ST. GEORGE – The atmosphere in the courtroom was heavy Thursday as the judge pronounced a 16 year to life sentence on 20-year-old Joshua Canfield for the 2014 murder of a neighbor.
Canfield pleaded guilty in January to killing 58-year-old Geraldine Bommerito. He was convicted on first-degree felony charges for murder and aggravated robbery, second-degree felony charges for arson and theft, and a class A misdemeanor charge for assaulting a police officer.
An additional year was added to the 15-year minimum as required by state law in a case involving the aggravated use of a firearm.
Canfield killed Bommerito on March 22, 2014, a few days before his 18th birthday. The prosecution called the act premeditated murder, while the defense argued the slaying was the tragic result of Canfield being swept up in a fit of drug-induced madness mixed with underlying mental illness.
“What we know about Mr. Canfield today is considerably different from what we knew at first,” Ed Flint, Canfield’s attorney, said as he and his client stood before Judge John Walton in 5th District Court.
In the period leading up to Bommerito’s death, Flint said Canfield had been suicidal and was on a drug binge. Having attempted suicide at one point and failing, Flint said his client went on a “crime rampage.”
During Canfield’s short-lived rampage, he stole two guns and some collectable coins from a residence in Toquerville. He then went to Bommerito’s home around midnight and knocked on her door. Bommerito and Canfield knew each other prior to the deadly incident. She was a neighbor and family friend.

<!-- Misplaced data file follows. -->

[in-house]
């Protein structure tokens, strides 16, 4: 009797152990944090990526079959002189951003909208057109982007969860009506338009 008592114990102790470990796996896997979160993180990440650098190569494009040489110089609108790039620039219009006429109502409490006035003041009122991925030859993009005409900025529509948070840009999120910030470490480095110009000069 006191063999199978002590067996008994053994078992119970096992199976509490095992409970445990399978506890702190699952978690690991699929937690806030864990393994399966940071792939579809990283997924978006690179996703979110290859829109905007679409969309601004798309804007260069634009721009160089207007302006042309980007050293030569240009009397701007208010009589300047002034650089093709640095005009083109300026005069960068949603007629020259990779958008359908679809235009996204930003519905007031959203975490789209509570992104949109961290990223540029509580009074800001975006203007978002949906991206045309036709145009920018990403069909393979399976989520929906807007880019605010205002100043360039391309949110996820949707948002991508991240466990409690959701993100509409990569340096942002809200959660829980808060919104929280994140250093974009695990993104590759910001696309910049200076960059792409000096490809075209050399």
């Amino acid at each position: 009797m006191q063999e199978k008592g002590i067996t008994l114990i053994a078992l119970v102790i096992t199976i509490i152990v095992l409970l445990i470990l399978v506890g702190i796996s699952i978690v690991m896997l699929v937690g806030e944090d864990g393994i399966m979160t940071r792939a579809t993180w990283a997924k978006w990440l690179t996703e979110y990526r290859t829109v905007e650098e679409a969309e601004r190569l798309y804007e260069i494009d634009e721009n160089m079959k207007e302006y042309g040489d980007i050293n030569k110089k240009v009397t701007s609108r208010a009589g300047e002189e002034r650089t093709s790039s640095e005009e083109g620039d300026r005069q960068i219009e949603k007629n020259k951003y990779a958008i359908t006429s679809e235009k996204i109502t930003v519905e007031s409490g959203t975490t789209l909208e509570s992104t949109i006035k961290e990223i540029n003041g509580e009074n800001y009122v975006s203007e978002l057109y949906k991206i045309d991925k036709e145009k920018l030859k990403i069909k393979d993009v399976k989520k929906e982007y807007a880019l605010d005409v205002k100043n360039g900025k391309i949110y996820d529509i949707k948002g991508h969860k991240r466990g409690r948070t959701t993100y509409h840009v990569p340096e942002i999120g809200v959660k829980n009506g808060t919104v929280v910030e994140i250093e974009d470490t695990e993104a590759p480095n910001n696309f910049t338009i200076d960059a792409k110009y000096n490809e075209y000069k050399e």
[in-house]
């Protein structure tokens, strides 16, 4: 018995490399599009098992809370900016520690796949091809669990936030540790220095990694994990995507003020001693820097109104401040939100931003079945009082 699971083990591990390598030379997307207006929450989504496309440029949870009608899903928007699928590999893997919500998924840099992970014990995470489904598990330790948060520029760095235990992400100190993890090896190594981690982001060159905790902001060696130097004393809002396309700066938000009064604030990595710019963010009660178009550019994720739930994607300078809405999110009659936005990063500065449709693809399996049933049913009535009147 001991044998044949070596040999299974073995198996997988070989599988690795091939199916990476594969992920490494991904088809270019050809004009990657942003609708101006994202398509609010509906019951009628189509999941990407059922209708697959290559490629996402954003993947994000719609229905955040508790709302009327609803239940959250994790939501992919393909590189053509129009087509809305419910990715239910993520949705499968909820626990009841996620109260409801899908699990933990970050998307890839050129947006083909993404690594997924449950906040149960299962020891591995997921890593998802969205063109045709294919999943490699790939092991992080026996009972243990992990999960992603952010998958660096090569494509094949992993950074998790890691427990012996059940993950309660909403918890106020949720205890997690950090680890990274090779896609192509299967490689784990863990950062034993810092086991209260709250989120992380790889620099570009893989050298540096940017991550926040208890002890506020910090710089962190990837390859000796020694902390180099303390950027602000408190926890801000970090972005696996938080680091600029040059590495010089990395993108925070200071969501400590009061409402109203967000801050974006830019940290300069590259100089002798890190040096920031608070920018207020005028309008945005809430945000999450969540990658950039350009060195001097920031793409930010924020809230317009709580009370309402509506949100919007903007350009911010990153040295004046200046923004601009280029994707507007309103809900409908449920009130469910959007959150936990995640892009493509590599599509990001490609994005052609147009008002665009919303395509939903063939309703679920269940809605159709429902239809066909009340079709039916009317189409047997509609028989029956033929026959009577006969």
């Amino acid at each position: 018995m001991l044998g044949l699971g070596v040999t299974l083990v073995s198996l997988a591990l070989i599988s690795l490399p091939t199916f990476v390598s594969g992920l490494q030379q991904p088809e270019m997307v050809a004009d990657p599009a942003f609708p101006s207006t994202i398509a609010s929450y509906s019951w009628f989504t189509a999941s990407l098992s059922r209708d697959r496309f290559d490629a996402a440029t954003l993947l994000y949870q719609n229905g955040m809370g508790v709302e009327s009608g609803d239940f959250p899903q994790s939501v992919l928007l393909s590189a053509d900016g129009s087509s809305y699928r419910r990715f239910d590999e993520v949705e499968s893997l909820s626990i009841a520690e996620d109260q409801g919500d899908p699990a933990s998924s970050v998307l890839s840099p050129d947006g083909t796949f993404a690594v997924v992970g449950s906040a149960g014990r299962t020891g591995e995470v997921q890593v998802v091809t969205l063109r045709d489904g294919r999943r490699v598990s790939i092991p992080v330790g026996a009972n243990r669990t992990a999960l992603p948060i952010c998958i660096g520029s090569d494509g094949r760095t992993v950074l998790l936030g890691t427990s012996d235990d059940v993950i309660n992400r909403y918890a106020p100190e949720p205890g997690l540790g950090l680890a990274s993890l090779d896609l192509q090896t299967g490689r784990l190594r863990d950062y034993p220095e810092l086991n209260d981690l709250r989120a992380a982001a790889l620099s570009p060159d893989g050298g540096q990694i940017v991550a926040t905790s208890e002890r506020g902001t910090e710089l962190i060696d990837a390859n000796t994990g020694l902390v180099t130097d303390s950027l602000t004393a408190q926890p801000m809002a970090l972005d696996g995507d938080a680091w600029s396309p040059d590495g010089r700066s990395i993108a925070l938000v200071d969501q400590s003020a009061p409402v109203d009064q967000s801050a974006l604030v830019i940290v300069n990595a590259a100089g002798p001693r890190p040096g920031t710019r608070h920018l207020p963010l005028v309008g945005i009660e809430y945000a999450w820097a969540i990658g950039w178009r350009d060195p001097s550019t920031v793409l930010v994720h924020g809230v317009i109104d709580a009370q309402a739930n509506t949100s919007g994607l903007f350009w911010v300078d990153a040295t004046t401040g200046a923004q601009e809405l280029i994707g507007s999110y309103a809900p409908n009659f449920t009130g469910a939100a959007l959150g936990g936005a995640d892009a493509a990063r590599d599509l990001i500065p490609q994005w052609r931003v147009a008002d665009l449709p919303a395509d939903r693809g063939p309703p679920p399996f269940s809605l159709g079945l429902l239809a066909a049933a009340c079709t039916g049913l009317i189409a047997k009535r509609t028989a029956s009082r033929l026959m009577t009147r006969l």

Washington County Deputy Attorney Zachary Weiland said Canfield told police when he was at Bommerito’s door, he identified himself and told her her made her some cookies. When she opened the door, Weiland said Canfield shot Bommerito with one of the stolen guns, then shot her again with the other gun when the first jammed.
Canfield killed Bommerito so he could get access to her car in order to go see his girlfriend who lived 10 miles away, Weiland said.
“Mr. Canfield is an assassin,” Weiland said, adding that the murder was calculated and not the result of some drug-induced rage.
Weiland also referenced what Canfield wrote as part of a pre-sentencing report, calling it “nonsense.”
In the report, Canfield wrote he was trying to get away from the police because he saw them as being possessed by demons and that he had gone to Bommerito for help. However, when she opened the door, Canfield wrote that he believed his neighbor had also been possessed and ended up shooting her.
Canfield would go on to take Bommerito’s car that night, also claiming in the report that he lit it on fire near Springdale soon after because it too was possessed.
Weiland said Canfield set the car on fire as a way to try and get police off his trail.
“This was not a drug-induced hallucination,” Weiland said.
Police caught up with Canfield in Springdale where he became combative with officers before being taken into custody.
Prior to locating Canfield, police received a tip from a gas station in Washington City where Canfield had used the collectable coins. Authorities were given a description of the car Canfield was driving, which led them to Bommerito’s home. That is when Washington County Sheriff’s deputies found her body. The deputies were already in the area investigating the theft of the firearms and collectable coins.